Don’t get me wrong, I love a regular, tomato-sauce covered pizza any day of the week, but once in a while the indulgence of an extra-cheesy, dairy-laden ‘white pizza’ (in Italian, ‘pizza bianca’) is a treat that can’t be beaten.

I’d not tried one until a couple of years or so ago, and it was a total revelation. Creamy and rich, and comforting in all the ways a traditional spaghetti carbonara is but with the added bonus of a light, fluffy bread base. What could be better?

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This recipe is a riff on the pizza recipe I named, maybe in a fit of arrogance (that I still totally stand by…), ‘the very best homemade pizza!’

The dough gets a long prove and is stretched out into rounds by hand, before being part cooked in a searing hot frying pan to create lightness before being finished off in the oven.

The beauty of the recipe also means that you can pre-prepare the pizzas- cooking the bases in a pan and topping them once cooled will let you put together a whole stack of pizzas that can then be stored in the fridge, and cooked whenever you fancy!

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Enough about bases, let’s talk a little about toppings before we move on to the recipe itself.

We’re topping the pizza with a mixture of grated parmesan and creme fraiche, and a handful of sweet courgettes and buttery mushrooms. Shredded buffalo mozzarella ups the cheese stakes, and a few spoonfuls of tangy onion chutney finishes the job.

I made this particular batch of pizzas the Friday before last, and left one prepared for Jason to cook for his dinner that evening, since I was heading out to London for the night.

He told me later it’s the best pizza I’ve ever made him. And that, ladies and gents, is saying something.

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The dough recipe linked below makes enough for 4 pizzas, whilst the toppings are enough for 2. You can either double the topping quantities, or pop different toppings on the other two pizzas, or I often like to make a little bread loaf with the leftover dough. The possibilities are endless!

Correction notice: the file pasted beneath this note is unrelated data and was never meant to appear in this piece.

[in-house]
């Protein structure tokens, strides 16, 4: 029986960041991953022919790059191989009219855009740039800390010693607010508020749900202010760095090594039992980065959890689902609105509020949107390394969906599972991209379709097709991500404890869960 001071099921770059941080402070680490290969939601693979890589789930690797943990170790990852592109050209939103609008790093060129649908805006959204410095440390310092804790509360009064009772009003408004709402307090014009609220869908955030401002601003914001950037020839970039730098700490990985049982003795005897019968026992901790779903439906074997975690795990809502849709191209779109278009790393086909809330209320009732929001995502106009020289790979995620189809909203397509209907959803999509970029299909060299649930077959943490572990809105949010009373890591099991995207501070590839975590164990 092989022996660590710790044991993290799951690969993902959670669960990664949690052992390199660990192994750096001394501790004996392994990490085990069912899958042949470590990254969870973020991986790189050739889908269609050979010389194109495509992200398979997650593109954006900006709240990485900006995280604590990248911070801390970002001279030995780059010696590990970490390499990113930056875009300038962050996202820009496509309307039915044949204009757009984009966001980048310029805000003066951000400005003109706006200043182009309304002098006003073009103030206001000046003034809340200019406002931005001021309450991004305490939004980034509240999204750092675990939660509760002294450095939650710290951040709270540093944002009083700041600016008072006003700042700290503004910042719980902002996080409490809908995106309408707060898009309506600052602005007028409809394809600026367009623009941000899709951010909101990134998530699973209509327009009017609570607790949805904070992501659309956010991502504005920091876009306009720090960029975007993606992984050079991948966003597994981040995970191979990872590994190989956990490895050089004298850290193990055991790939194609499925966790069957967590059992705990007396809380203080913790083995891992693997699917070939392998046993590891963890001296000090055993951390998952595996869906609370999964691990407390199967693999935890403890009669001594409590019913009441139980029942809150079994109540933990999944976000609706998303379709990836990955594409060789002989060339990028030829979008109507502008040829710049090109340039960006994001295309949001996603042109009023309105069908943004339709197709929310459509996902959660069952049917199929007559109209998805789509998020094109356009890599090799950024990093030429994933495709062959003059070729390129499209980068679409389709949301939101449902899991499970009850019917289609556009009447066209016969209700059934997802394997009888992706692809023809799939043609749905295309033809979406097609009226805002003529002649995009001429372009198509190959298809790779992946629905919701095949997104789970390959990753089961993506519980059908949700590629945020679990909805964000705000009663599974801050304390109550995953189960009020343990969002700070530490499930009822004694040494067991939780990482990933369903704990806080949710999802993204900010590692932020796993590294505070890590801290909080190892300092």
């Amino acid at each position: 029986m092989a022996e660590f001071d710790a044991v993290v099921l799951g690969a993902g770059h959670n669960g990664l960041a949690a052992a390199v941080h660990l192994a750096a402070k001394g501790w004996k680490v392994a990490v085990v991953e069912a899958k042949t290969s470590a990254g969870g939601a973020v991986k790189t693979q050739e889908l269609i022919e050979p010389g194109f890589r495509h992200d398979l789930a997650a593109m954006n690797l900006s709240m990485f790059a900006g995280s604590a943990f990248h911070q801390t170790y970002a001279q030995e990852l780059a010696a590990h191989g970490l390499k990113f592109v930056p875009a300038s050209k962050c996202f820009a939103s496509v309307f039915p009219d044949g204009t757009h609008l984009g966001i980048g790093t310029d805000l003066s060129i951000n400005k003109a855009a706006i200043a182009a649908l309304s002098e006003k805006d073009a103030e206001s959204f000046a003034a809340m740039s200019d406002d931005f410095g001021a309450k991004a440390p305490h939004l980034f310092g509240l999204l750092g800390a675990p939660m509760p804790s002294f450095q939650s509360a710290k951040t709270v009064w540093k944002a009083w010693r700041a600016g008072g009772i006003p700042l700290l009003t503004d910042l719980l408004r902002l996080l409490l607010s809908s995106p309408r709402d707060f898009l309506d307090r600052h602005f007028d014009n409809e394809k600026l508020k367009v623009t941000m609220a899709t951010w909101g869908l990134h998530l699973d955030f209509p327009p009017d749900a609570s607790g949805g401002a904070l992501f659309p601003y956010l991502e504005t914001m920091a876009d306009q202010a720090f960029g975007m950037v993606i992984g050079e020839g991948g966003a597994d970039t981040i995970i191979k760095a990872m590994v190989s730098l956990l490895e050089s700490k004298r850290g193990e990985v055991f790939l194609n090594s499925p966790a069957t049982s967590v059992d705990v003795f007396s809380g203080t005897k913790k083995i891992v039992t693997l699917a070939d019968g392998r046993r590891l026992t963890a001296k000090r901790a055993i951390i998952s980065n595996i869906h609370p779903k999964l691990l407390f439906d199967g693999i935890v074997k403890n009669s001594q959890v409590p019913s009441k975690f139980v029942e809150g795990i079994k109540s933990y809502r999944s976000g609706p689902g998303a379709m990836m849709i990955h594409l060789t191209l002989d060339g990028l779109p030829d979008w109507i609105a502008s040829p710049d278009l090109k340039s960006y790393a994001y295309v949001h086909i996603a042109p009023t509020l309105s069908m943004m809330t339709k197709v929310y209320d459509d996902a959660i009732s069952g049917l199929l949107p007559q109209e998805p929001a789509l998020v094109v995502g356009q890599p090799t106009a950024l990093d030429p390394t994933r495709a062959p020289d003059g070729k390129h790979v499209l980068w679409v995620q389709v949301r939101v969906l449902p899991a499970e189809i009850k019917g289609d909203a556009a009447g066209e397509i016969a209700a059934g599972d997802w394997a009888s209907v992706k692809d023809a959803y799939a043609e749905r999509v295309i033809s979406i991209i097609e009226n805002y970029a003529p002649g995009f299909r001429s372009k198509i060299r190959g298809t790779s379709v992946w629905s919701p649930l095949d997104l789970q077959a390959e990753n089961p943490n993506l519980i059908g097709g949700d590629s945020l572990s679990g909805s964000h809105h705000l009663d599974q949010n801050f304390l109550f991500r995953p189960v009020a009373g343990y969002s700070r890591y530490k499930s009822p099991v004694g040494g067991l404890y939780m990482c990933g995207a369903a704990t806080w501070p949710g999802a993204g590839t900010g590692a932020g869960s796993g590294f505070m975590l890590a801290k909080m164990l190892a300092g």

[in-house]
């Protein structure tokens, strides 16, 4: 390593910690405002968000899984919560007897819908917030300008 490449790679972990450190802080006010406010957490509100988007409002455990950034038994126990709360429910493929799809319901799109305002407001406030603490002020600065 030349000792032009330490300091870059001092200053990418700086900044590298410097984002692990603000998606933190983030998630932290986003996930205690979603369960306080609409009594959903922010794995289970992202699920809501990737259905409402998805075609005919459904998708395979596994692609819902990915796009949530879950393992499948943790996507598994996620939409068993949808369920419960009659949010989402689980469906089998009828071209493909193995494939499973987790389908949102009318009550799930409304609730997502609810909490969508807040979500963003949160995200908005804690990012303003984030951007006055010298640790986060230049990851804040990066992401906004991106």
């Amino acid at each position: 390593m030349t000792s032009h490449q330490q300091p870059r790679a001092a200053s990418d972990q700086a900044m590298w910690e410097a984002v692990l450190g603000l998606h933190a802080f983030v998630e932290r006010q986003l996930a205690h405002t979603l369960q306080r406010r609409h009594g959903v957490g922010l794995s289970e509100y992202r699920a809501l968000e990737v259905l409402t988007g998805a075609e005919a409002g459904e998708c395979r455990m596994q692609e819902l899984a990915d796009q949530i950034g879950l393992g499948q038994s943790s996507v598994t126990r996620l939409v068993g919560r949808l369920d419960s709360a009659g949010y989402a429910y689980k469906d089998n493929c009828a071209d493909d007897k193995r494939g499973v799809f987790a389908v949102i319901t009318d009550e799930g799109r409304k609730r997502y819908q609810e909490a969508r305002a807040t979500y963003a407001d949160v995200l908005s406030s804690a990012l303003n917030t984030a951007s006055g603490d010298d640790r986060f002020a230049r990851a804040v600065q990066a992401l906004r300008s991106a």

Ingredients ::
1 batch basic bread dough (recipe and method outlined here!)
1 courgette
4/5 large chestnut mushrooms
1 garlic clove
Pinch dried thyme
1 ball buffalo mozzarella
100g creme fraiche
30g parmesan
Pinch salt
2/3tsp sweet onion chutney per pizza

- Prepare the bread dough according to instructions listed in my recipe for ‘the best homemade pizza‘, stopping once the bases have been cooked off in a frying pan and transferred to baking trays.  Whilst the bases are still hot, rub each one over with the cut side of a clove of garlic.

- Finely slice the courgettes and mushrooms, and cook until soft in a little butter and garlic oil, along with a pinch each of dried thyme and sea salt.Transfer to a sieve once cooked through, and when the vegetables are cool enough to handle, carefully squeeze as much of the excess liquid out as possible, to prevent the pizzas getting watery whilst cooking.

- Top each cooked base with a couple of spoonfuls of the creme fraiche and parmesan mixture, and spread to a thin layer. Layer on a few rounds of courgette and slices of mushrooms, then half a ball of shredded mozzarella to each pizza.

- Finally, dot on some tiny spoonfuls of caremelised onion chutney, before transferring the pizzas to an oven preheated to 220 degrees celsius to cook for around 7 minutes, or until the mozzarella has melted.

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Don’t be put off by the idea of making the bases- it really is so simple, and *so* incredibly satifisying! I hope you love the recipe as much as we do…